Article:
Fannie Mae makes it easier for borrowers with student debt to obtain a mortgage

Government-backed mortgage servicer Fannie Mae, which is the number one provider of home loans in the U.S., has altered its underwriting requirements in order to make it easier for would-be home buyers saddled with student debt to be able to qualify for a loan.


Fannie Mae said this month it’s no longer factoring in debt paid by someone else when it comes to calculating borrowers’ debt-to-income ratio, which is one of the main items it looks at along with things like income, employment and credit scores. What this means is that if someone’s student debt or car payments are being paid off by someone else (such as their parents), these debts will not be factored into their debt-to-income ratio calculation.

However, there’s a caveat – those who’re making student loan repayments that are smaller than their original repayment agreement will still see their smaller payments being factored into the equation. RealtorMag reports that there are a number of programs established by public bodies designed to help those with student loan payments who aren’t making much money. Once these individuals can afford to pay more, they can start paying their original payment amount. Before this change, Fannie Mae would only recognize the original payment terms in its calculations.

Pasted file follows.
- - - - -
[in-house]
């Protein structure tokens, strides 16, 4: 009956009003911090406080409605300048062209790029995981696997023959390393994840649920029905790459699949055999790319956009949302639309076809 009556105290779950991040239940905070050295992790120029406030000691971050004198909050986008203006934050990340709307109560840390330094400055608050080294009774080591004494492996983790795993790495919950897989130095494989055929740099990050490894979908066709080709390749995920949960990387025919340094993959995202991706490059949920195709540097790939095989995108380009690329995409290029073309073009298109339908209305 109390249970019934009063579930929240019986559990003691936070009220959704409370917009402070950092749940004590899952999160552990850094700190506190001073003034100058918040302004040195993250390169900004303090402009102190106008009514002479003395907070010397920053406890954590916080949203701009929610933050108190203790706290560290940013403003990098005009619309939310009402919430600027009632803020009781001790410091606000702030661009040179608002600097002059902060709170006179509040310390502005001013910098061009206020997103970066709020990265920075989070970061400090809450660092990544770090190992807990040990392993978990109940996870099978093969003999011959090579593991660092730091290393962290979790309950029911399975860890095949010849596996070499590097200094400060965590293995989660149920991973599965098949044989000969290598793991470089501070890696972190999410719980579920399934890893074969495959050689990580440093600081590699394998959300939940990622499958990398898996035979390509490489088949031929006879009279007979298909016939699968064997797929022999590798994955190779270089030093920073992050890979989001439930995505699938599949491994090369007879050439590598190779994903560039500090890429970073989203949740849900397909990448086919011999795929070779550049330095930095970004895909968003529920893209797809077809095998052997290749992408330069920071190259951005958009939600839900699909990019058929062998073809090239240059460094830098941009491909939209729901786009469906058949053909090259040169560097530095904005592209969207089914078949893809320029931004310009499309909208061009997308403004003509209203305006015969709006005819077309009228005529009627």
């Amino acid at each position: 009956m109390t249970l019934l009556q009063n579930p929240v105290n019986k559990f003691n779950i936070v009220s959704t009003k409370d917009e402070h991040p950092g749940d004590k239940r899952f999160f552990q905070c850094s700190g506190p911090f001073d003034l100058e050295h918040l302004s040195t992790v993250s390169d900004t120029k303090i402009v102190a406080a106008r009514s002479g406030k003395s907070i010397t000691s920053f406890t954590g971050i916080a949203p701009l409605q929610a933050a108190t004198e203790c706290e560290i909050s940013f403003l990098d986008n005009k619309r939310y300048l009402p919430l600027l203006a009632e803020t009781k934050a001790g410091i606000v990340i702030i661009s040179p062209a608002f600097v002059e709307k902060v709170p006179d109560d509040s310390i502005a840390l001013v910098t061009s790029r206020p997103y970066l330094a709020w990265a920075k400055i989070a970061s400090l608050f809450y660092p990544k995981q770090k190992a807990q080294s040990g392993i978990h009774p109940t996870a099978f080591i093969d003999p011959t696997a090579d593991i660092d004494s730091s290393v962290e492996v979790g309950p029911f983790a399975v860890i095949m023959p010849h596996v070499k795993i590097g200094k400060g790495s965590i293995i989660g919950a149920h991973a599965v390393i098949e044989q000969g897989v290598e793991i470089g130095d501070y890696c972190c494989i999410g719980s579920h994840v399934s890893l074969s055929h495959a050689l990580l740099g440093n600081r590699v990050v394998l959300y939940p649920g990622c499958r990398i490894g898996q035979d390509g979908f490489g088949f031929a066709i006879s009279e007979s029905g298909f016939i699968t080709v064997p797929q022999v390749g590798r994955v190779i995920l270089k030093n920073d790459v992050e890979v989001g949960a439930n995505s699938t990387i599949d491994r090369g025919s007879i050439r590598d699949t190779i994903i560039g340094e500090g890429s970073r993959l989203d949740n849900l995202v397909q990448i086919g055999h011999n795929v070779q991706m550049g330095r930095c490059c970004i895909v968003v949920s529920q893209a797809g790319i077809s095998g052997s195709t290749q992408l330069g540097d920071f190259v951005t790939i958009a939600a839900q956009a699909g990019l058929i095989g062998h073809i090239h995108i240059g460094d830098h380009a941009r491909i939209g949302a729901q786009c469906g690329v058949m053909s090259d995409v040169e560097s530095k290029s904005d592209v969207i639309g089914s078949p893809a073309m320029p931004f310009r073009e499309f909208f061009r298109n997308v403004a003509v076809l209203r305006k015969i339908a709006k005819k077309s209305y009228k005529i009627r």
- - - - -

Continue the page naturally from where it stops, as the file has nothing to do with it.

Also, existing homeowners are now eligible to get improved repayment terms on a cash-out refinancing of their home, if the loan is to be used for paying off student debts. In addition, Fannie Mae said earlier this month that its maximum allowable debt-to-income ration will increase from 45 percent to 50 percent at the end of July.

Fannie Mae said that once these changes take effect, previous mortgage applicants who did not meet its debt-to-income ratio requirements can once again reapply for a loan with a greater chance of success.

About Mike Wheatley

Mike Wheatley is the senior editor at Realty Biz News. Got a real estate related news article you wish to share, contact Mike at [email protected]

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